Cracking Down on Double-Voting?

Tom Bruner
KXNT News Las Vegas, a CBS affiliate, reports today that a woman has been arrested for attempting to vote twice.  The woman, a registered Republican, is accused of voting at a polling place in Henderson and then attempting to vote at another polling place in Las Vegas on the same day.  Officials say that this indicates two things: "...we take all elections complaints very seriously and investigate them thoroughly[,]" and "... this demonstrates the integrity of the system."

Good job to the authorities.  However, there is another aspect that is not mentioned in the report.  Identity theft is a major problem in the country today.  How do authorities know that the vote in Henderson was not cast by an identity thief?  According to a report from January 2012, also from CBS News Las Vegas:

Right now Nevada voters do not always have to show identification.  When you go to vote, a poll worker will ask you to provide your address or date of birth, and you sign the voter roll.  If the signature matches, you're allowed to vote.  If it does not match, the poll worker is supposed to ask for identification.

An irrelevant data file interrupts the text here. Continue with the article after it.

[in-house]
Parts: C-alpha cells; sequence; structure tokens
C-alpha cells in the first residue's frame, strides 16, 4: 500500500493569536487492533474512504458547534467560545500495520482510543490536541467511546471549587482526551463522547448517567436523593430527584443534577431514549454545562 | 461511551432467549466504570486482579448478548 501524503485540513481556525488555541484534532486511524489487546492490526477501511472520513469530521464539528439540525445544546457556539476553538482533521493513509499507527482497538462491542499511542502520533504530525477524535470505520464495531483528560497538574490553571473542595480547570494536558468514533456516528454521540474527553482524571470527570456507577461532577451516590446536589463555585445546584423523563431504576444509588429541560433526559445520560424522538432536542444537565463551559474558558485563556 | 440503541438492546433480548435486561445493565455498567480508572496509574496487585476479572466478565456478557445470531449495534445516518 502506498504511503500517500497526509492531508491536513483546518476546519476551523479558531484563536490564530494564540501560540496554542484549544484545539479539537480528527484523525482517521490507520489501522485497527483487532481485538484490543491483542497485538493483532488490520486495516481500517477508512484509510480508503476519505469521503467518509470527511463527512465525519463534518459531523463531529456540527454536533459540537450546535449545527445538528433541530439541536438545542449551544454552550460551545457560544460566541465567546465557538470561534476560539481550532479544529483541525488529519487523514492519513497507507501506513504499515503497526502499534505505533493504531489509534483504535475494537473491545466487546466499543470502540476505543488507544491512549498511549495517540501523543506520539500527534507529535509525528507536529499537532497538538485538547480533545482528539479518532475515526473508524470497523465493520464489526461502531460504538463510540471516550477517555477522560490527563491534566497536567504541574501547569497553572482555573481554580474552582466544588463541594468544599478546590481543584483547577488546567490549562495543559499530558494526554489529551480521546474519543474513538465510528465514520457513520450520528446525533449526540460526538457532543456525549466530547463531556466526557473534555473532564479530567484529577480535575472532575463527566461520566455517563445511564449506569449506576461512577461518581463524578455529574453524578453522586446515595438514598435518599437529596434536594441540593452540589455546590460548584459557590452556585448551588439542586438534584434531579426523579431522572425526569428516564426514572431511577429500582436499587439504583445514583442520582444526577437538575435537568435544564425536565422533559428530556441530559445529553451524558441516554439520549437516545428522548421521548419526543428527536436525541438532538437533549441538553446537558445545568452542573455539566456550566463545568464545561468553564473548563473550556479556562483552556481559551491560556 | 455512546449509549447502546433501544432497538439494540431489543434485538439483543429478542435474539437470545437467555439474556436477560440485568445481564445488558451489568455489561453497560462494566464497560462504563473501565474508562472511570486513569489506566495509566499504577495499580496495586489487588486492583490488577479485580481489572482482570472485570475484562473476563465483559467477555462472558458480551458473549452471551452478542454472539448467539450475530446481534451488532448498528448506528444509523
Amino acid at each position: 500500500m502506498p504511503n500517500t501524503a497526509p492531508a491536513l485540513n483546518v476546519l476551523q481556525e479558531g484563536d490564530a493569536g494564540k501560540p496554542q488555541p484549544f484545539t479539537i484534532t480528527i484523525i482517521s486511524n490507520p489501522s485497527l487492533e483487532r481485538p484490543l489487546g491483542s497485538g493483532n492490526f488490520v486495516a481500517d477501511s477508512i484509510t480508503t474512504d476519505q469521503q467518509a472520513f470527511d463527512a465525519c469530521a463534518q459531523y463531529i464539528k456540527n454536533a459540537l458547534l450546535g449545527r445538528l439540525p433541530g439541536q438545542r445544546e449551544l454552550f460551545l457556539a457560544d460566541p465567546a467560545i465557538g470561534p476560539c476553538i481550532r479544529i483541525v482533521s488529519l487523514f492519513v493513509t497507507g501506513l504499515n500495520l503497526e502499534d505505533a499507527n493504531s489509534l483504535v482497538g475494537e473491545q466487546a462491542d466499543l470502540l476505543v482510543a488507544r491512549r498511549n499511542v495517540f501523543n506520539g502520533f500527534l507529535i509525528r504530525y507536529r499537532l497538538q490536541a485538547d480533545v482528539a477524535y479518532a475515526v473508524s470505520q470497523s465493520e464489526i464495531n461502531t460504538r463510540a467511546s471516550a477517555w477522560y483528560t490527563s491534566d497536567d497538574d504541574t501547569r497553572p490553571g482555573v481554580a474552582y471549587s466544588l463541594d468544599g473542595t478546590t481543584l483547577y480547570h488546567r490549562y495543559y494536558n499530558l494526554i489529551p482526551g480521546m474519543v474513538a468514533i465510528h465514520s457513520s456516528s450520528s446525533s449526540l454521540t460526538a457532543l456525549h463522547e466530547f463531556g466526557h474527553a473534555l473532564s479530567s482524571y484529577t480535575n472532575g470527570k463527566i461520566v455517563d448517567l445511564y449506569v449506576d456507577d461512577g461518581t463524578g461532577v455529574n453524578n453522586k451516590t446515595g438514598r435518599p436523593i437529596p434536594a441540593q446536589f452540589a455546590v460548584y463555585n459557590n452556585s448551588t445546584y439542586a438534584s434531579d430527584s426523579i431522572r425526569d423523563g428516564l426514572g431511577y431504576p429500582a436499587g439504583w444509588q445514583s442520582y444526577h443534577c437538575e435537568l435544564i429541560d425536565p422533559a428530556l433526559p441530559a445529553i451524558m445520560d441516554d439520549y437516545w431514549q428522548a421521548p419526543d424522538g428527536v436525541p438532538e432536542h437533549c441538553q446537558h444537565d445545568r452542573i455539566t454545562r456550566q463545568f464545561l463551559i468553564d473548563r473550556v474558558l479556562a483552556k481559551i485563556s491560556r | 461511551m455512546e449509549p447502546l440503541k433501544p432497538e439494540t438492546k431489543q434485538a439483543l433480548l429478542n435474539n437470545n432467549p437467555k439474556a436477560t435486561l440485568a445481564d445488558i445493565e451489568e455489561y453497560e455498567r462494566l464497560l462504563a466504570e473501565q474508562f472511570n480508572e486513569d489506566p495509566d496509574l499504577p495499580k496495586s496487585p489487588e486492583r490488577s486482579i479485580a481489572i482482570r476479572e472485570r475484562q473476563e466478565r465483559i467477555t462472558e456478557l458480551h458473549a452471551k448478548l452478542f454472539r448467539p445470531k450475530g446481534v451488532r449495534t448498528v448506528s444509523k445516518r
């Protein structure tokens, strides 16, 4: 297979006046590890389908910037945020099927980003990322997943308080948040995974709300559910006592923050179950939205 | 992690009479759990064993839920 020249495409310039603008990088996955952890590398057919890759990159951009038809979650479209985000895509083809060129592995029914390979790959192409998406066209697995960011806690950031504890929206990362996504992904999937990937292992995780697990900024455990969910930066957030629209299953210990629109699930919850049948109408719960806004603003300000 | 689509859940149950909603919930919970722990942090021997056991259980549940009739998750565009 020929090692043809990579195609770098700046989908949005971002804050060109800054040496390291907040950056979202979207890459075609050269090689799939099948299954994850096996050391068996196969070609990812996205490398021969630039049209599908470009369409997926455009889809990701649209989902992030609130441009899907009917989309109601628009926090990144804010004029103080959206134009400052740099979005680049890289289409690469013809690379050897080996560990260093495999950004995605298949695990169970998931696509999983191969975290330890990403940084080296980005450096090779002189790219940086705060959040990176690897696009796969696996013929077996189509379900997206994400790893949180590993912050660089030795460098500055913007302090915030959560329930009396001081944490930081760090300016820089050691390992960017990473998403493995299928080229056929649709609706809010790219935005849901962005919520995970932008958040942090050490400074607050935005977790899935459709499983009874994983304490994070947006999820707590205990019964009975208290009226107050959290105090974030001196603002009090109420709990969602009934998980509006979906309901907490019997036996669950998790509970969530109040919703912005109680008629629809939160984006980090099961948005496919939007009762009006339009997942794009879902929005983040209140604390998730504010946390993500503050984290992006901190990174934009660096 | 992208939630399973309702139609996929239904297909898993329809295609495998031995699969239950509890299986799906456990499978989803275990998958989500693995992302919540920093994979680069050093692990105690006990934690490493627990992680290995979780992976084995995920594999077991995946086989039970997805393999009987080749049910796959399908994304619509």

So they may have checked ID if the poll worker felt that signature did not match, but was there such a request?  Can the original signature be retrieved?  If this is the case, would it not require an expert analysis to determine authenticity?  Wouldn't it be easier to just require positive ID in the first place?

KXNT News Las Vegas, a CBS affiliate, reports today that a woman has been arrested for attempting to vote twice.  The woman, a registered Republican, is accused of voting at a polling place in Henderson and then attempting to vote at another polling place in Las Vegas on the same day.  Officials say that this indicates two things: "...we take all elections complaints very seriously and investigate them thoroughly[,]" and "... this demonstrates the integrity of the system."

Good job to the authorities.  However, there is another aspect that is not mentioned in the report.  Identity theft is a major problem in the country today.  How do authorities know that the vote in Henderson was not cast by an identity thief?  According to a report from January 2012, also from CBS News Las Vegas:

Right now Nevada voters do not always have to show identification.  When you go to vote, a poll worker will ask you to provide your address or date of birth, and you sign the voter roll.  If the signature matches, you're allowed to vote.  If it does not match, the poll worker is supposed to ask for identification.

So they may have checked ID if the poll worker felt that signature did not match, but was there such a request?  Can the original signature be retrieved?  If this is the case, would it not require an expert analysis to determine authenticity?  Wouldn't it be easier to just require positive ID in the first place?